Herbal Supplements
Vitamin A: General Information

  1. What it is

Vitamin A is a fat-soluble vitamin that is essential for many systems of the human body. In fact, vitamin A is a name used to denote a group of compounds, such as retinol, retinal, retinoic acid and a number of carotenoids.

Vitamin A in food sources exists in two main forms: preformed vitamin A and provitamin A carotenoid. Preformed vitamin A is absorbed into our bodies in its most active form – retinol; it can later be transformed into retinal or retinoic acid. Provitamin A is a precursor of the actual vitamin A. It is consumed in the form of carotenoids and then it is turned into retinol by our bodies. From the large family of carotenes only about 50 compounds are provitamin A, the most valuable of which are alpha-carotene, beta-carotene, and beta-cryptoxanthin. 

Sincevitamin A is fat-soluble, its absorption in the body depends on the levels of lipids, and thus, on the amount of fats available in the diet. Consequently, vegetarians and vegans are at the greater risk of vitamin A deficiency.

  1. What it does in the body

Practically, every tissue and even every cell needs vitamin A for its normal functioning. This nutrient plays an important role in the health of the skin, being capable of reducing the size and secretion of the sebaceous glands (that is why retinoids are used in the acne treatment). Vitamin A is essential for the healthy vision, since its helps detect small amounts of light, especially, in the dusk, thus it protects from night blindness.  

Immune system activity would not be effective without vitamin A support: it ensures healthy development of white blood cells and killer-cells, which are aimed at fighting off viruses, bacteria, and other harmful invaders.

In fact, vitamin A is necessary for the cells differentiation – a process during which a cell becomes a part of a certain organ or tissue (brain, skin, blood, etc.) Retinoids are crucial for the formation of red blood cells; they also help iron stored in the body incorporate with red blood cells to form hemoglobin.  

Vitamin A is also essential for the development of the fetus, although, its overdose is very dangerous. Retinoids aid in wound healing, as well as in hair growth and its health.

  1. Sources of vitamin A

The main sources of ready-to-consume or preformed vitamin A are animalproducts: liver, butter, whole milk, whole milk cheese, whole milk yogurt and eggs. Carrots, green leafy vegetables, spinach, broccoli, sweet potatoes, mangos, peaches, pumpkin, papaya and peas are good foods to eat to obtain provitamin A.

It is worthy to note that these days scientists tend to state that fruits and vegetables may not be as useful for acquiring vitamin A as it has been thought before. Consequently, healthy diet with adequate consumption of animal products is the best way to get enough vitamin A.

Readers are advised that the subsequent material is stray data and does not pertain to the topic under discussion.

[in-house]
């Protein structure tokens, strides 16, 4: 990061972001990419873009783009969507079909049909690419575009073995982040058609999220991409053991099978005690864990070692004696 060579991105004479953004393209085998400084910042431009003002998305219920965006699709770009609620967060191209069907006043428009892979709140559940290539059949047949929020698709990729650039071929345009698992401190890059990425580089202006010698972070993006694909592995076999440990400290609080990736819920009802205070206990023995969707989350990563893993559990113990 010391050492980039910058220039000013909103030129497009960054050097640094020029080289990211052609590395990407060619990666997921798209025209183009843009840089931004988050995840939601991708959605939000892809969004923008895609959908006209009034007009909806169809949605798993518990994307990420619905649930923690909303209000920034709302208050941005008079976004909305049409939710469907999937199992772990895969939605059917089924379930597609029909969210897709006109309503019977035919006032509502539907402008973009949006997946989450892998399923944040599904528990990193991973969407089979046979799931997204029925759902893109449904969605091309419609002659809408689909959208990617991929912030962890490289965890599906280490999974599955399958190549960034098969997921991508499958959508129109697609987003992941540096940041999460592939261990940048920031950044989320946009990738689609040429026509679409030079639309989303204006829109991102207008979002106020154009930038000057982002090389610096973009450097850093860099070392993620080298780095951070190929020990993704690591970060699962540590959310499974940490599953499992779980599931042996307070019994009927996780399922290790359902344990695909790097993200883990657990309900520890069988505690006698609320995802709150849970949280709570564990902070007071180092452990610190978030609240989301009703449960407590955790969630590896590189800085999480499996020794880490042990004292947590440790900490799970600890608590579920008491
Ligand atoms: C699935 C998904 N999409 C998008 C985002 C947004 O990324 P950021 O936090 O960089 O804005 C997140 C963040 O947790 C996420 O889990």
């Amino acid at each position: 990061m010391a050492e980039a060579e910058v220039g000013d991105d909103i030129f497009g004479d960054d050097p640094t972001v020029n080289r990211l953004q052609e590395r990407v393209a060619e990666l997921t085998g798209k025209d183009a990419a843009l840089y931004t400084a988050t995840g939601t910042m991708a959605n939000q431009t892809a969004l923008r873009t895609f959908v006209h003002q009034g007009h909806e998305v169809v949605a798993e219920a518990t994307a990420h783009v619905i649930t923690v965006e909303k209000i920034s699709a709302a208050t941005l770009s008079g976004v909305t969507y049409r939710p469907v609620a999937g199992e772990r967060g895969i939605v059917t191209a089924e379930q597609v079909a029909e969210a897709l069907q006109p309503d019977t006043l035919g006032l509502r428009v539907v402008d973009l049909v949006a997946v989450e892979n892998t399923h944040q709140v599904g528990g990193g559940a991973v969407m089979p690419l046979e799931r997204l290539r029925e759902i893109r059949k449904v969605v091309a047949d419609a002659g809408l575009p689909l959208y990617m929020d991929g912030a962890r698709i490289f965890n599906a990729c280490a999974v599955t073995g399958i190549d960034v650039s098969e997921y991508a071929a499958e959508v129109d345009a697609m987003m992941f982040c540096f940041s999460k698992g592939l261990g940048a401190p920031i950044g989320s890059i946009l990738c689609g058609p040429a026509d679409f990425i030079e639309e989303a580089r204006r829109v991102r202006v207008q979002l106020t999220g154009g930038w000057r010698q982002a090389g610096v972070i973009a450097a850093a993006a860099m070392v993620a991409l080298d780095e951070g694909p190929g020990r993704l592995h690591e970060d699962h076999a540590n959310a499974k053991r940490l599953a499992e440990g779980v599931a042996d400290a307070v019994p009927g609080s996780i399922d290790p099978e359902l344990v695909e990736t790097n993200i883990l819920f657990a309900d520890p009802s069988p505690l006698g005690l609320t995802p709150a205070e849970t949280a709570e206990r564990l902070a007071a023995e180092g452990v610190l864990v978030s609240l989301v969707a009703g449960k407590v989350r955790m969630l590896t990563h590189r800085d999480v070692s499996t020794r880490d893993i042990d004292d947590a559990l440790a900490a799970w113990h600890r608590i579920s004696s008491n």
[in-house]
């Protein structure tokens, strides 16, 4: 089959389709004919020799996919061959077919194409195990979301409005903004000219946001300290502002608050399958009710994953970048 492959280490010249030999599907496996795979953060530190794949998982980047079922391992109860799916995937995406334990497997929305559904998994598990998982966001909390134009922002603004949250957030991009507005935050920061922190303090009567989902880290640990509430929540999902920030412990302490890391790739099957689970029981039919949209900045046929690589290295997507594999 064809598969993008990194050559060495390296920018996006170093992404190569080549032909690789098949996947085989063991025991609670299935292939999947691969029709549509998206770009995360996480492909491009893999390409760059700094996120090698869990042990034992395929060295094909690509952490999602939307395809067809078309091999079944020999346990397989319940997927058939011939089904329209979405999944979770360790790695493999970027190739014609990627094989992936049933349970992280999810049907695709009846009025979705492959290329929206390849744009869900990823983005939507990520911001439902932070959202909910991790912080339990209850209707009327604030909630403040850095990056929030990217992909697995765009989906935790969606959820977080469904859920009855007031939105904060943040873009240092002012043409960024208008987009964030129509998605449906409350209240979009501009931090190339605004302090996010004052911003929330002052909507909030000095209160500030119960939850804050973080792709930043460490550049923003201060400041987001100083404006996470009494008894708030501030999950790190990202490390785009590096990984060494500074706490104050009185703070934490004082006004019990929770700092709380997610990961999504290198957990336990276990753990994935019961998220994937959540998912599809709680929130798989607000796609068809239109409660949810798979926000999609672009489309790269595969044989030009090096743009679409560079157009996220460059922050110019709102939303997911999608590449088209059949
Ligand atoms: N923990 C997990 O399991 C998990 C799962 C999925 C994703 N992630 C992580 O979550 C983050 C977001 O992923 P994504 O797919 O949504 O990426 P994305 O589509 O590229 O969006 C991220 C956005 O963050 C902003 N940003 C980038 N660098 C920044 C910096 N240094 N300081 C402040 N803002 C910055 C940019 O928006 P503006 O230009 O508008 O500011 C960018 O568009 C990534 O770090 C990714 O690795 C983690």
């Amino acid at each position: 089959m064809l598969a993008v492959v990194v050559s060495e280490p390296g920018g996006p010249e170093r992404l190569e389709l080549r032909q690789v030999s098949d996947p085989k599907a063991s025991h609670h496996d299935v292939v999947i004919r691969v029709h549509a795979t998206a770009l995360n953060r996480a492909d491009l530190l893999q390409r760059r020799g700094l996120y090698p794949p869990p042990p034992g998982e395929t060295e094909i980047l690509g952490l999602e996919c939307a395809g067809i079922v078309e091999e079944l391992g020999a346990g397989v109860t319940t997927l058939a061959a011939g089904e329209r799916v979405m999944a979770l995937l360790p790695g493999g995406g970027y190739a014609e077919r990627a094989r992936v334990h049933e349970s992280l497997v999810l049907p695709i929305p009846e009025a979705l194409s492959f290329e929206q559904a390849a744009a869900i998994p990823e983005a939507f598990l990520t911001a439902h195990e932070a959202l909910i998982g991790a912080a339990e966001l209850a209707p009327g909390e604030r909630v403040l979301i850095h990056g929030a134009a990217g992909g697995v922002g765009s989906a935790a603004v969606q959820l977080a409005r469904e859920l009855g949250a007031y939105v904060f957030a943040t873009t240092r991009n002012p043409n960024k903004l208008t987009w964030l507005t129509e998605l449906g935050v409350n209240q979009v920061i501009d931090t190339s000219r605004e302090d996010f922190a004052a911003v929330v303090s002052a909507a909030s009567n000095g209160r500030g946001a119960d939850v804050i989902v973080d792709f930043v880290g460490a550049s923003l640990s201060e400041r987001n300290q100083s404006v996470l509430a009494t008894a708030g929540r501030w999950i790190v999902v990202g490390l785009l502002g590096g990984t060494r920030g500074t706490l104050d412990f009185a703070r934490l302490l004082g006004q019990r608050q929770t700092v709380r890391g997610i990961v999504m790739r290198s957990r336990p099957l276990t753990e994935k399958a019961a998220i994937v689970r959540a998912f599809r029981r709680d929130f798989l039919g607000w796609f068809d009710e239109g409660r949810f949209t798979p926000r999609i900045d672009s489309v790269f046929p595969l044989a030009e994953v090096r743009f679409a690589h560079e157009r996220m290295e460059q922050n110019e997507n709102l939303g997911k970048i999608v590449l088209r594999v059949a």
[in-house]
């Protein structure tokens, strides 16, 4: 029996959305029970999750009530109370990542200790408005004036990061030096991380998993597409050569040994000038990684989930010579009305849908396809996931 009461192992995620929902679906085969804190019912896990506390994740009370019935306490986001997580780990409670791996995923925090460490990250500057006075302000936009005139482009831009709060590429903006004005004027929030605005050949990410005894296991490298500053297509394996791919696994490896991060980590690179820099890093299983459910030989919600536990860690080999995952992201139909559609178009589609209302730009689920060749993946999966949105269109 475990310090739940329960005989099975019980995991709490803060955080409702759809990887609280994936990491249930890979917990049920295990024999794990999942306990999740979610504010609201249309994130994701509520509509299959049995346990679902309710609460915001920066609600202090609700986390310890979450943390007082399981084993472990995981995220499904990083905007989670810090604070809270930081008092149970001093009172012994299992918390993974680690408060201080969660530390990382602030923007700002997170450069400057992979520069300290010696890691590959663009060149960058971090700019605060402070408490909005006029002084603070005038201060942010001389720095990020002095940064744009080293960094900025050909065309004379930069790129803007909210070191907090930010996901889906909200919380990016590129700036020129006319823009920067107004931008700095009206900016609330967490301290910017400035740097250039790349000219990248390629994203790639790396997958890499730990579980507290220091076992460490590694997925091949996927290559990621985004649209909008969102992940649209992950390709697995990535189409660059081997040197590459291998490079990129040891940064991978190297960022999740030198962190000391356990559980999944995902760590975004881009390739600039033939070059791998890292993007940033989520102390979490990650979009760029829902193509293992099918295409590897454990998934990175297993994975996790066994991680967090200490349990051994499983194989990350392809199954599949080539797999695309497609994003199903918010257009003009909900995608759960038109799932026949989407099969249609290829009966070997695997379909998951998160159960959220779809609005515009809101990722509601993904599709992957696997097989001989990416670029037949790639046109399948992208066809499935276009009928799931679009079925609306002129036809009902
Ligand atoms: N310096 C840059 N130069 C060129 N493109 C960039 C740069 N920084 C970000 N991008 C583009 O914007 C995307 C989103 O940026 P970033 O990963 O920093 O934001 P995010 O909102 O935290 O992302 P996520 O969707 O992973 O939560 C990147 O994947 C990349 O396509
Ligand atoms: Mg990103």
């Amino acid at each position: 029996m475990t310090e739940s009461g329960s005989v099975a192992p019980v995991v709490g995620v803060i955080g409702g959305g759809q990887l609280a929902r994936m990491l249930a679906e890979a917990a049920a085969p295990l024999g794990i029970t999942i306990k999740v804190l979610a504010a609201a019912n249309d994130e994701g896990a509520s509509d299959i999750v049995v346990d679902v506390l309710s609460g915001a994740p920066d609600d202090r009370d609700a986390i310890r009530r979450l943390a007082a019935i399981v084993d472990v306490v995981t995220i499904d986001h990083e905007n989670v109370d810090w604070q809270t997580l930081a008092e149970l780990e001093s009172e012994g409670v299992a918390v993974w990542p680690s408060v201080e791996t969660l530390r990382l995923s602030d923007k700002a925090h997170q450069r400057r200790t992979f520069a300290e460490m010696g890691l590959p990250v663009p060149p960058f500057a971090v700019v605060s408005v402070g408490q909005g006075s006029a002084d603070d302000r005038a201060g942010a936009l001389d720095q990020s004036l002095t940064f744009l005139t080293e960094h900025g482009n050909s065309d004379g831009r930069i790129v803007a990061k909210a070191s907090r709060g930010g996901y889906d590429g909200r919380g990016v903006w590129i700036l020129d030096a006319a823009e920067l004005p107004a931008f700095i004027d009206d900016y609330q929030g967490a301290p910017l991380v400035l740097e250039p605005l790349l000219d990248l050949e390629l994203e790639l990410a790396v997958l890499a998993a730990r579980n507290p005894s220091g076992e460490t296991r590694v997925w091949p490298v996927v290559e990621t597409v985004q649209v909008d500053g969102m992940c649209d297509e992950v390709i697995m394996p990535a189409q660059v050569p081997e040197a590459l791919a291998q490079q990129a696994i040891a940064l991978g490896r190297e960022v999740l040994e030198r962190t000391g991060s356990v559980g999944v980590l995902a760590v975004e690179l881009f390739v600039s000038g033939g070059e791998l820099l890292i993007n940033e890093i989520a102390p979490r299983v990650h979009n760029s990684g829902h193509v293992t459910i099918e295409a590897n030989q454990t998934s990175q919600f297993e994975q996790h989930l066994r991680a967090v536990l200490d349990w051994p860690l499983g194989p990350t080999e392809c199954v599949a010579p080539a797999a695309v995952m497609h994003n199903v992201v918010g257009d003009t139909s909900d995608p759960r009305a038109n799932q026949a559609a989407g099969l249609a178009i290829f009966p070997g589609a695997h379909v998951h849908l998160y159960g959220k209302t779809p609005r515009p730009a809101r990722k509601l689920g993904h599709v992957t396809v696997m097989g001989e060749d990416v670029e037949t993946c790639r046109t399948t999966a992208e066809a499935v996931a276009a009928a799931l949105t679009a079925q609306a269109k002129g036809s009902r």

1. What happens in case of retin deficiency

Vitamin A deficiency may be either primary or secondary. Primary one is a result of the low intake of foods containing retinoids. Secondary deficiency may be caused by a number of events, as lipids imbalance in the body, low-fat dieting, improper production of bile, and exposure to antioxidants. Low amounts of zinc may also cause malabsorption of vitamin A.

Impaired level of retin in the human organism may result in the worsening of vision, especially in the reduced light (night blindness); skin infections and acne; growth retardation and weight loss; as well as malfunctioning of the reproductive system and thyroid gland.

Weakening of the immune system may also be the result of vitamin A deficiency. Consequently, high risk of various infections is present. Moreover, studies indicate that low rate of retinoids may be connected with the development of several forms of cancer (lung, head, and neck cancers).

Symptoms of vitamin A deficiency include vision problems, retarded growth, dry skin, susceptibility to infections. Risks of heart diseases also increases in case of low amount of vitamin A in the body, scholars confirm.

  1. What happens in case of vitamin A overdose

Overdose of this vitamin is very dangerous, because it is not easy for the organism to get rid of the access retin, since it is fat-soluble. Such elements need more time and effort to be eliminated from the body in contrast to water-soluble vitamins.

Therefore, toxic levels of vitamin A may cause such symptoms as nausea, vomiting, drowsiness, blurry vision, headache, jaundice, muscle aches and abdominal cramps, irritability, overall weakness and even altered mental status. Skin itching and irritation are often observed in case of retinoids overdose. It may also result in the liver damage.

One of the most studied and well-known results of vitamin A excess in the body is deformation of the developing fetus of a pregnant woman who exceeds the permissible intake of the vitamin. No wonder, physicians always closely monitor the consumption of any supplements and drugs containing vitamin A by pregnant women.

About Vitamin A

Vitamin A Medicinal Uses

1.      Conditions improved by a supplement Prevention of vitamin A deficiency is often the ...

Your Feedback for This Article :

Send us your experience or opinion that we may publish on this site.

Your Nick :

Spam Protection: Fill-in following 4-digit code:

Your message ( HTML is not accepted ) :

About Vitamin A

Vitamin A Medicinal Uses

1.      Conditions improved by a ...

© 2017 Chinese Herbs & Co. All rights reserved.